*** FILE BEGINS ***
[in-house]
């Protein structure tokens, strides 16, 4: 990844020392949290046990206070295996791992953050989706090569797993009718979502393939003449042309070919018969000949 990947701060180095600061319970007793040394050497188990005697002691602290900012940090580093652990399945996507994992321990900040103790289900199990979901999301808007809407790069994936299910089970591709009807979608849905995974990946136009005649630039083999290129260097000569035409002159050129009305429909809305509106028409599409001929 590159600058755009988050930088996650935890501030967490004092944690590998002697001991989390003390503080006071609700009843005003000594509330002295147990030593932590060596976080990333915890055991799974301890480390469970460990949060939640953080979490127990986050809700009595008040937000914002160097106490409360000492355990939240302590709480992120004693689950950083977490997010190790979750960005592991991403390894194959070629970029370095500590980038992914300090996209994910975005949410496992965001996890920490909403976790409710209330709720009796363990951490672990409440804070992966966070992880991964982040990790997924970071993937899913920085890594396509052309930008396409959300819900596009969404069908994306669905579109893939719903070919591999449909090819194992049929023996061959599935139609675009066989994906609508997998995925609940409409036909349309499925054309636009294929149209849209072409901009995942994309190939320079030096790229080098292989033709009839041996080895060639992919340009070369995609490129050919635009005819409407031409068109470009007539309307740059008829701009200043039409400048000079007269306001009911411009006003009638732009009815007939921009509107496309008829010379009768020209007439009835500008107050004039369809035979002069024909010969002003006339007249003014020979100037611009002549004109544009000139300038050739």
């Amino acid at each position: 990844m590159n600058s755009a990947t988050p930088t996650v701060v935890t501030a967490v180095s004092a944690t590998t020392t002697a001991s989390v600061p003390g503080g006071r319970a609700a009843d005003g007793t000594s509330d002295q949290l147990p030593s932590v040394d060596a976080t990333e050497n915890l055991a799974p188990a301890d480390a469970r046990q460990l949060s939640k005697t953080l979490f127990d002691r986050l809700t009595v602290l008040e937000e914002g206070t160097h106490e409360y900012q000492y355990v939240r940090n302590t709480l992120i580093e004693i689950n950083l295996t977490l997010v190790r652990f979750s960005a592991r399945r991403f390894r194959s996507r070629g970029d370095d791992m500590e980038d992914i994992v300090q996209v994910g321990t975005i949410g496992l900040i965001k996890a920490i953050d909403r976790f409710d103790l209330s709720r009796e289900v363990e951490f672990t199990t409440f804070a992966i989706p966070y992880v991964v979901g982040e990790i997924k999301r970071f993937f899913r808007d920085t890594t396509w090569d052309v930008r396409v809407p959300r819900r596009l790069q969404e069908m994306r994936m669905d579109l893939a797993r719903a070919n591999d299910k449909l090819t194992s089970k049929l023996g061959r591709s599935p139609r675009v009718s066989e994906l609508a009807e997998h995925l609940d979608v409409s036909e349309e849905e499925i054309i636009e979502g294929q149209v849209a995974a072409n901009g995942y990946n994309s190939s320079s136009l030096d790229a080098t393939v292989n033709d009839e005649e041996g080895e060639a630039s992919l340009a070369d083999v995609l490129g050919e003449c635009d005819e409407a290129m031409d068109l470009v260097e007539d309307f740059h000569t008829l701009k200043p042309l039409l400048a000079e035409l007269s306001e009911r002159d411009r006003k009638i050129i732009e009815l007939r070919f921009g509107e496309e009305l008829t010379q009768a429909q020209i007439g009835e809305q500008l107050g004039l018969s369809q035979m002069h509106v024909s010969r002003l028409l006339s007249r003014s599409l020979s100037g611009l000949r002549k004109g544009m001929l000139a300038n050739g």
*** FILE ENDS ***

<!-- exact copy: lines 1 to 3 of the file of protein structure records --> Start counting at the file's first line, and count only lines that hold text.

[in-house]
């Protein structure tokens, strides 16, 4: 990844020392949290046990206070295996791992953050989706090569797993009718979502393939003449042309070919018969000949 990947701060180095600061319970007793040394050497188990005697002691602290900012940090580093652990399945996507994992321990900040103790289900199990979901999301808007809407790069994936299910089970591709009807979608849905995974990946136009005649630039083999290129260097000569035409002159050129009305429909809305509106028409599409001929 590159600058755009988050930088996650935890501030967490004092944690590998002697001991989390003390503080006071609700009843005003000594509330002295147990030593932590060596976080990333915890055991799974301890480390469970460990949060939640953080979490127990986050809700009595008040937000914002160097106490409360000492355990939240302590709480992120004693689950950083977490997010190790979750960005592991991403390894194959070629970029370095500590980038992914300090996209994910975005949410496992965001996890920490909403976790409710209330709720009796363990951490672990409440804070992966966070992880991964982040990790997924970071993937899913920085890594396509052309930008396409959300819900596009969404069908994306669905579109893939719903070919591999449909090819194992049929023996061959599935139609675009066989994906609508997998995925609940409409036909349309499925054309636009294929149209849209072409901009995942994309190939320079030096790229080098292989033709009839041996080895060639992919340009070369995609490129050919635009005819409407031409068109470009007539309307740059008829701009200043039409400048000079007269306001009911411009006003009638732009009815007939921009509107496309008829010379009768020209007439009835500008107050004039369809035979002069024909010969002003006339007249003014020979100037611009002549004109544009000139300038050739």
């Amino acid at each position: 990844m590159n600058s755009a990947t988050p930088t996650v701060v935890t501030a967490v180095s004092a944690t590998t020392t002697a001991s989390v600061p003390g503080g006071r319970a609700a009843d005003g007793t000594s509330d002295q949290l147990p030593s932590v040394d060596a976080t990333e050497n915890l055991a799974p188990a301890d480390a469970r046990q460990l949060s939640k005697t953080l979490f127990d002691r986050l809700t009595v602290l008040e937000e914002g206070t160097h106490e409360y900012q000492y355990v939240r940090n302590t709480l992120i580093e004693i689950n950083l295996t977490l997010v190790r652990f979750s960005a592991r399945r991403f390894r194959s996507r070629g970029d370095d791992m500590e980038d992914i994992v300090q996209v994910g321990t975005i949410g496992l900040i965001k996890a920490i953050d909403r976790f409710d103790l209330s709720r009796e289900v363990e951490f672990t199990t409440f804070a992966i989706p966070y992880v991964v979901g982040e990790i997924k999301r970071f993937f899913r808007d920085t890594t396509w090569d052309v930008r396409v809407p959300r819900r596009l790069q969404e069908m994306r994936m669905d579109l893939a797993r719903a070919n591999d299910k449909l090819t194992s089970k049929l023996g061959r591709s599935p139609r675009v009718s066989e994906l609508a009807e997998h995925l609940d979608v409409s036909e349309e849905e499925i054309i636009e979502g294929q149209v849209a995974a072409n901009g995942y990946n994309s190939s320079s136009l030096d790229a080098t393939v292989n033709d009839e005649e041996g080895e060639a630039s992919l340009a070369d083999v995609l490129g050919e003449c635009d005819e409407a290129m031409d068109l470009v260097e007539d309307f740059h000569t008829l701009k200043p042309l039409l400048a000079e035409l007269s306001e009911r002159d411009r006003k009638i050129i732009e009815l007939r070919f921009g509107e496309e009305l008829t010379q009768a429909q020209i007439g009835e809305q500008l107050g004039l018969s369809q035979m002069h509106v024909s010969r002003l028409l006339s007249r003014s599409l020979s100037g611009l000949r002549k004109g544009m001929l000139a300038n050739g």